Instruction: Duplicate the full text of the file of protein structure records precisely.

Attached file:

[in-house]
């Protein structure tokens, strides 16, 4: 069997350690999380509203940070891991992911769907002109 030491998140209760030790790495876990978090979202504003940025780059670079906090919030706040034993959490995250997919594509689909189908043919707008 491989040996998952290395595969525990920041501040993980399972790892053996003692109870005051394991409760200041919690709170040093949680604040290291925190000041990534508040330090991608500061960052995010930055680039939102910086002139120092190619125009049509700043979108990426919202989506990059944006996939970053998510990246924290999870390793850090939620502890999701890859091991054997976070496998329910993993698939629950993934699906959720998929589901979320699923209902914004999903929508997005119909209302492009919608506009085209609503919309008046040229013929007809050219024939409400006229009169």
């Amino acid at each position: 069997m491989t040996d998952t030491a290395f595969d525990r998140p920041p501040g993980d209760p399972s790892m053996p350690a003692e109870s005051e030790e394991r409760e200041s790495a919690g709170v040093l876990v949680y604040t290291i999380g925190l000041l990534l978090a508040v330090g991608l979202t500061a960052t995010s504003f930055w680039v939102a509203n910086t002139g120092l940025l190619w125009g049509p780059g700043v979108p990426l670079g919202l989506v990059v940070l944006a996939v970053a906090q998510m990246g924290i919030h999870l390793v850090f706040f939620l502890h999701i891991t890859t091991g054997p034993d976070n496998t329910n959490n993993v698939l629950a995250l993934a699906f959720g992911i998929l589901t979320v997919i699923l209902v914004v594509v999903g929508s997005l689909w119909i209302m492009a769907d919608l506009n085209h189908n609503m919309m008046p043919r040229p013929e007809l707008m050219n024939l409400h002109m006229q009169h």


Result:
[in-house]
């Protein structure tokens, strides 16, 4: 069997350690999380509203940070891991992911769907002109 030491998140209760030790790495876990978090979202504003940025780059670079906090919030706040034993959490995250997919594509689909189908043919707008 491989040996998952290395595969525990920041501040993980399972790892053996003692109870005051394991409760200041919690709170040093949680604040290291925190000041990534508040330090991608500061960052995010930055680039939102910086002139120092190619125009049509700043979108990426919202989506990059944006996939970053998510990246924290999870390793850090939620502890999701890859091991054997976070496998329910993993698939629950993934699906959720998929589901979320699923209902914004999903929508997005119909209302492009919608506009085209609503919309008046040229013929007809050219024939409400006229009169």
């Amino acid at each position: 069997m491989t040996d998952t030491a290395f595969d525990r998140p920041p501040g993980d209760p399972s790892m053996p350690a003692e109870s005051e030790e394991r409760e200041s790495a919690g709170v040093l876990v949680y604040t290291i999380g925190l000041l990534l978090a508040v330090g991608l979202t500061a960052t995010s504003f930055w680039v939102a509203n910086t002139g120092l940025l190619w125009g049509p780059g700043v979108p990426l670079g919202l989506v990059v940070l944006a996939v970053a906090q998510m990246g924290i919030h999870l390793v850090f706040f939620l502890h999701i891991t890859t091991g054997p034993d976070n496998t329910n959490n993993v698939l629950a995250l993934a699906f959720g992911i998929l589901t979320v997919i699923l209902v914004v594509v999903g929508s997005l689909w119909i209302m492009a769907d919608l506009n085209h189908n609503m919309m008046p043919r040229p013929e007809l707008m050219n024939l409400h002109m006229q009169h």